Insanity Crash: Mark & Neds: A Serial Piece about Glasgow’s Ne’er-do-wells 2

The last post on this was way back on the 25th October, so instead of this being the serial that I was expecting or hoping, this post is more like a sequel. In my childhood my runnings with the Neds were quite frequent, and this can be attributed to a few things. Firstly, I live in an area with a smattering of them, being in the cusp of Working Class and Middle Class housing. Also, I went to a state school that’s catchment area is not the most desirable. Above all, however, it the deep-end throwing of those first few days, and years, of high school.

I remember my first day at high school very well. I can remember the excitement, the nervousness, the height, and I can also remember my first ever mistake. When I was walking up the grass that used to line the car park (now where the new building is – how “the school I went to” has became “where I went to school” is rather sad) I saw someone I recognised – so I said hello. “Hello” I said, “It is Saleem isn’t it?”
“No, I’m Imran.”
First and last time I would ever get the two mixed up.

The dividing of the children into the classes was rather barbaric, being told I was in 1D would be hilarious – every single one of my friends was ending up in 1B and 1E. There were a few I recognised, namely the Neds from our school.

By the end of the day, I was sure there had been mistake – not to sound arrogant (or a bastard) but I was the smartest guy in class, and that is a fact. Those who know me will be able to gauge just how bad the rest of the class must have been, and for this reason, the teachers always seemed to have a slight sympathy for me. I remember Mrs Jeyes commenting that even though I was rubbish at spelling, she was surprised at the practical class split. I also remember Mr Hamilton, our techy teacher in 2nd year taking me aside and said “I want you to do this in 3rd year, only for my own sake.” I didn’t really get why at the time, but now I can smell his cigarette breath and hear the rest of the class in the background, dawning realisation on my head.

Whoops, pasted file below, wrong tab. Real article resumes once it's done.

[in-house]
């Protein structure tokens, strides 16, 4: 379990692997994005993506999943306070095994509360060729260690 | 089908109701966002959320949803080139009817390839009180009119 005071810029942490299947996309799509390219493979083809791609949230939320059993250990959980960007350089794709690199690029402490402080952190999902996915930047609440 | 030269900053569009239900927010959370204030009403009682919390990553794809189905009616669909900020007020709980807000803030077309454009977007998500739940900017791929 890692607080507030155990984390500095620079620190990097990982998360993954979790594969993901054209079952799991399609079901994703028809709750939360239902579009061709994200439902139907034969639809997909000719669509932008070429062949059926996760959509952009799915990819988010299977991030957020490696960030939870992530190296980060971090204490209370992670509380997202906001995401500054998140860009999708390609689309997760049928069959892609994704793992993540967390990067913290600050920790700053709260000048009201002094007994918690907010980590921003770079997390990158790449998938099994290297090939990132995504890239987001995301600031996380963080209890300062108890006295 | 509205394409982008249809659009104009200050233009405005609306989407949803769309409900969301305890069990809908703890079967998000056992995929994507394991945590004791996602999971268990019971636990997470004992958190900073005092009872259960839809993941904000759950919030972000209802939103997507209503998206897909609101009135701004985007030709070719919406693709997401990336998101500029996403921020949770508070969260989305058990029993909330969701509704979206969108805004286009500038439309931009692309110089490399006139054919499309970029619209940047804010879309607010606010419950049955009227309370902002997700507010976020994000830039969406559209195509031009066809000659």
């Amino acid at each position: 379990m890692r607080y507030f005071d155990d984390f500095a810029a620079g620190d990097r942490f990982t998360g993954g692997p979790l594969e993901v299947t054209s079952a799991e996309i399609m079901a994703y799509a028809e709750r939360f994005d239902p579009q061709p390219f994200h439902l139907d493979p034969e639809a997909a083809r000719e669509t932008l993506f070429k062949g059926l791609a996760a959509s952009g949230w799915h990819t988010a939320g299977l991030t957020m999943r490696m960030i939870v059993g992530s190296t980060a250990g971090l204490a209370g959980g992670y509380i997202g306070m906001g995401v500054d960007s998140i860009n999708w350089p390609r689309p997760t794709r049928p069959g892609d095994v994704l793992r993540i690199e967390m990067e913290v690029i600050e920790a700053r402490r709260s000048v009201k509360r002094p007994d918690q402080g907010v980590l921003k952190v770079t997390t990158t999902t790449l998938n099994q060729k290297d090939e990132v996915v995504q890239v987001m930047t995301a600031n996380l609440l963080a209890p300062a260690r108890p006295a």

But this is supposed to be about neds, and I think I have gone too far into the future from when the story takes place. So, head back into first year, and our science class, and into our first ever project – The Solar System.

So, as previously said, we had just got our first PC that year before, so when I told my father that I had a project, we set about using Encarta 95, AutoCAD, and the Inter-net to get my information and present my project with. So, diagrams were drawn, admittedly, by me using my hand and translated into real drawings by my father and a bit by me. I still have no idea how to use AutoCAD properly, even after doing a year long class on it at University. Encarta was transcribed, and some of the text was copied, but mostly I rewrote what I wanted in the project. If my memory serves me right I think all text that we copied had actually been cited, saying it had been CRTL+Ced.

So, I was feeling smug. I handed it in, to notice that mine was the only one done by a PC.

A week later, and the results were announced to the class. As you may know, my last name tends to be at the end of alphabetical lists, with the proliferation of Mc’s in the classrooms, so lots of results had been read out before mine. Picture the scene…

“O’Hagan, 16 of out 20.”
“Phillips, 12 out of 20.”
“Shields…”

And I waited.

“…2 out of 20”.

Time stopped. The class, who knew I was a smart (and by the definition of the time, gay) pupil, audibly gasped. One member, sitting directly in front of me, turned round and said something. I can’t remember hearing it as all the blood in body has gone to my cheeks – I think I went Infrared. The teacher, the late Mr Allan, added “Because copying it out of a book is not doing what I asked.” And my heart collapsed. A little part of me died inside, as I walked up to collect it. He was wobbling with anger – later, I would learn that was the drink – and I slunked back to the bench, totally destroyed. To say I was upset is an understatement.

My mum phoned the school. My father was enraged. My sister had no idea what was going on. Basically, my mum was shocked at the teacher’s ignorance, and also devastated that the amount of effort (nigh as a family no less) had amounted to nothing. So, in true geek style, he changed the marks, after the head teacher and the guidance teacher had became involved. He apologised to me after class one day, after sitting me down and taking me through the report page by page, asking me questions on the subjects – something he should have done in the first place really - just to check I had sorted it out, and did it for real.

After that though, I was a hero. I had both been embarrassed in front of the whole class giving undue hilarity and also proved the teacher wrong to boot. Neds knew then that I was the guy to ask the questions, to give them the answers. Probably saved my skin a few times too…